There are a variety of treatment options available for the support of Obstructive Sleep Apnea (OSA). The interpreting sleep physician will make a recommendation of the preferred treatment choice based on the severity of the condition, the potential for quality of life improvement and the patient’s acceptance of therapy.  

A.    CPAP (Continuous Positive Airway Pressure)

  • Treatment of choice.
  • Non-invasive.
  • 95% effective.
  • 60-70% compliance.
  • Effective in both OSA and Central Sleep Apnea.
  • Funding assistance available through the Ontario Ministry of Health and Long Term Care for eligible applicants. 
  • Private health plans very commonly also supplement the cost of therapy.

B.   Oral Appliances (Mandibular Advancement Devices)

  • Numerous styles.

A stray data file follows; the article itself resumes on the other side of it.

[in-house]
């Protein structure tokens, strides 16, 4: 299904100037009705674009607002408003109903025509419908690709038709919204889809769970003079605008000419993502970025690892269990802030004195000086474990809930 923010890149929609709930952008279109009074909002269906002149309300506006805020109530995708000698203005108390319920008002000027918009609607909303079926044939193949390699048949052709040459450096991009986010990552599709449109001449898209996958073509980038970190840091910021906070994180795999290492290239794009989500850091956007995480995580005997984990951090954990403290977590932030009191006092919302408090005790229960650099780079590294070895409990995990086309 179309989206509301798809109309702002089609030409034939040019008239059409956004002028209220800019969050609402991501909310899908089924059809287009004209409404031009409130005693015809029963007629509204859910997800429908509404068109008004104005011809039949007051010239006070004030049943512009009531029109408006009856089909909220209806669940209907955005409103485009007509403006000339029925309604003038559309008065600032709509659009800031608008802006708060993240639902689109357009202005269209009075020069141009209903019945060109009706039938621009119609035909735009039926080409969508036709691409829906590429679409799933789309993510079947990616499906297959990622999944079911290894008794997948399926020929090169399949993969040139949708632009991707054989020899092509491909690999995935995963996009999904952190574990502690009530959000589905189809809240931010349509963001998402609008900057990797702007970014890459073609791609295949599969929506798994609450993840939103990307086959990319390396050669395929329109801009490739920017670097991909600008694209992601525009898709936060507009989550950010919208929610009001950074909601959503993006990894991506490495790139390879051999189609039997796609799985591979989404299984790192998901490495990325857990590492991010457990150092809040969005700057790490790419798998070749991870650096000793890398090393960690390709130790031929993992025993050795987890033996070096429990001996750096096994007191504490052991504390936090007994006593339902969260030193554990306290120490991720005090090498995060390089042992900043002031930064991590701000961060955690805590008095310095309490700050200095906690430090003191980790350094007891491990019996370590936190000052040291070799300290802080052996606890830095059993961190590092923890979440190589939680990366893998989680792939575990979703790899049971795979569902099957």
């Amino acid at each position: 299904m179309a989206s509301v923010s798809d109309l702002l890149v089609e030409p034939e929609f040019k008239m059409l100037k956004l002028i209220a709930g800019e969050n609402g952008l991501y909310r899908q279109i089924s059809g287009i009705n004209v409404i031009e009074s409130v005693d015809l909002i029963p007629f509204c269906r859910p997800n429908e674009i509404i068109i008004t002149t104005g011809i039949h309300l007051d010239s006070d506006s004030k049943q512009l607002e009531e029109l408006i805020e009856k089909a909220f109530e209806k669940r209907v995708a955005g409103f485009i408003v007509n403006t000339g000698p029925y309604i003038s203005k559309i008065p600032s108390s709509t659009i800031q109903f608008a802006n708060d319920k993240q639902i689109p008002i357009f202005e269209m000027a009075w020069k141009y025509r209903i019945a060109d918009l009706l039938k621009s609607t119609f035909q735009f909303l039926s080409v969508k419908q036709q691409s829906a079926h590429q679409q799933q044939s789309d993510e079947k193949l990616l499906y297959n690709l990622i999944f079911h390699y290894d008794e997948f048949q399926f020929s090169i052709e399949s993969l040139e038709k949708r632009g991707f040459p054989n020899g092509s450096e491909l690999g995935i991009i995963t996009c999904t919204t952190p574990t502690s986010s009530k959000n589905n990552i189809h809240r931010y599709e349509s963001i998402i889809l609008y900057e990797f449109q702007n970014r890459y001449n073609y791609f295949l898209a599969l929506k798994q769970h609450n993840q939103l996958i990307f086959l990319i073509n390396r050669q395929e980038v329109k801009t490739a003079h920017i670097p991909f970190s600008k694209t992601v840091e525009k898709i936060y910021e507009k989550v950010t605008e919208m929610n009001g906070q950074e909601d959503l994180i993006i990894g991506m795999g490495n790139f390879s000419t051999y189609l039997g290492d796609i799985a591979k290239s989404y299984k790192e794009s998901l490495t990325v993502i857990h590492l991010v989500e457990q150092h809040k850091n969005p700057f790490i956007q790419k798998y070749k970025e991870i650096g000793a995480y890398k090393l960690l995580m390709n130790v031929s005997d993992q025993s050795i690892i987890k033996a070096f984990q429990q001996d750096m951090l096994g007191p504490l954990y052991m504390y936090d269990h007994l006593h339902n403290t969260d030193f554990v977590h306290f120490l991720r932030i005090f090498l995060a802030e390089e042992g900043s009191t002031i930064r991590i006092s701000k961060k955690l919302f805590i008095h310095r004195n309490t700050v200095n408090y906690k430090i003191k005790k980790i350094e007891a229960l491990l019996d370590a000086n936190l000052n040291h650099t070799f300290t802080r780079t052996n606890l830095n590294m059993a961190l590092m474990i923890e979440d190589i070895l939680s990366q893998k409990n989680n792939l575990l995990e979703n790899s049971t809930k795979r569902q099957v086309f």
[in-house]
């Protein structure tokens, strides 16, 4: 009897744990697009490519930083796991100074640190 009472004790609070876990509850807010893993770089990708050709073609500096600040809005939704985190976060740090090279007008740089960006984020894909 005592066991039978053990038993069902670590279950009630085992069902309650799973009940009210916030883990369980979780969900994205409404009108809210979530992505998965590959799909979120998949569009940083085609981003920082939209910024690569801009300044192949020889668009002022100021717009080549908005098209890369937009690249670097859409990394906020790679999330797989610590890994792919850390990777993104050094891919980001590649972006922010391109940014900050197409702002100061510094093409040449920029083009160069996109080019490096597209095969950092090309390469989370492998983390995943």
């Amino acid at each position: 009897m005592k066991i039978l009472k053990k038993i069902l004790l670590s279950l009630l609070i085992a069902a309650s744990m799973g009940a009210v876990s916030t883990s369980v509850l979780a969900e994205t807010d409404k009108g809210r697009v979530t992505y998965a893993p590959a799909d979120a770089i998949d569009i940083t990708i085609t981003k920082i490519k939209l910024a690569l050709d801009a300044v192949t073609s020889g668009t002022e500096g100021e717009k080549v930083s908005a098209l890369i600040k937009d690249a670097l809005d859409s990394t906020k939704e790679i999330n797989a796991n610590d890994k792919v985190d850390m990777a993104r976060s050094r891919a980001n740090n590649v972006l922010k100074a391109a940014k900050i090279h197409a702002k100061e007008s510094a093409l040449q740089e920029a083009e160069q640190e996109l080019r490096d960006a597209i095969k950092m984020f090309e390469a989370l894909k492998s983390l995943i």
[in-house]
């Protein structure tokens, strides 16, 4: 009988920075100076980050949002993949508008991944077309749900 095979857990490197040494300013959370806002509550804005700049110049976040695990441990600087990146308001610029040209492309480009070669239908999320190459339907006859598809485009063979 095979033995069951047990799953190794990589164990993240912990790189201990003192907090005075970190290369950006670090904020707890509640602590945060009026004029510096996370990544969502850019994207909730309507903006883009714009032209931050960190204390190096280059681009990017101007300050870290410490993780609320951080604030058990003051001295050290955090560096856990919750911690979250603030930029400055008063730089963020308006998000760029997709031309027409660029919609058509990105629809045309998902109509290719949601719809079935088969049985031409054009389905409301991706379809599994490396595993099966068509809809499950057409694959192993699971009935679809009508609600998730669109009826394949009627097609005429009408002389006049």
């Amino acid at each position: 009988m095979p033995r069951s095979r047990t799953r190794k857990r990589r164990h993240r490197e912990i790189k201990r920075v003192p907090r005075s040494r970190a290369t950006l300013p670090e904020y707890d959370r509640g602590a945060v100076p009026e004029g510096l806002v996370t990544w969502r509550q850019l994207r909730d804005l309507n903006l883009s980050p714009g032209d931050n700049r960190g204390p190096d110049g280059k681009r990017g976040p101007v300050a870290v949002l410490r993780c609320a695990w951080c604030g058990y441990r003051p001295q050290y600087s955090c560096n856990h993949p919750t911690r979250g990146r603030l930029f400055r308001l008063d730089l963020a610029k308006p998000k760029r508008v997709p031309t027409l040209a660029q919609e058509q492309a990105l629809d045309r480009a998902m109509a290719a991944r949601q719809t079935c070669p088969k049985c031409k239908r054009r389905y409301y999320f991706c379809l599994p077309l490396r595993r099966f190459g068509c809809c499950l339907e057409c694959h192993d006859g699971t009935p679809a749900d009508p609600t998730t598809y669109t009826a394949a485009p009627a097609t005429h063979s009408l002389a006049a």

• Effective in 70% of cases.
  • Best made by an experienced dentist with expertise in dental sleep medicine.
  • Portable.
  • Teeth shift can occur over the long term.
  • Should not be used in patients with pre-existing temporal-mandibular joint disease.

C.   Surgery (most have limited/no long term follow up data except UPPP and tracheostomy)

  • Nasal reconstruction.
  • Uvulopalatopharngoplasty (UPPP) – 50% of cases improved.
  • Laser assisted uvuloplasty (LAUP).
  • Radiofrequency therapy (RFA).
  • Palatal implants.
  • Tonsillectomy.
  • Maxillary mandibular advancement (MMA).
  • Tracheotomy.

D.    Weight Reduction

E.     Provent

    • Relatively new therapy that has undergone limited short term evaluation.
    • May  be useful in mild-moderate sleep apnea.
    • Not proven to adequately correct severe sleep apnea.
    • Unlike other treatments there are no upfront costs, however, it requires ongoing expenditures to use this form of therapy.
    • Retesting with therapy is important, to ensure that the treatment is effective.

F.    Medication (very limited role)

  • Aminophylline.
  • Hormone replacement therapy.
  • Mirtazapine (Remeron).
  • Acetozolamide.
  • Protryptilline.
  • Physistigmine.
  • Nasal decongestants.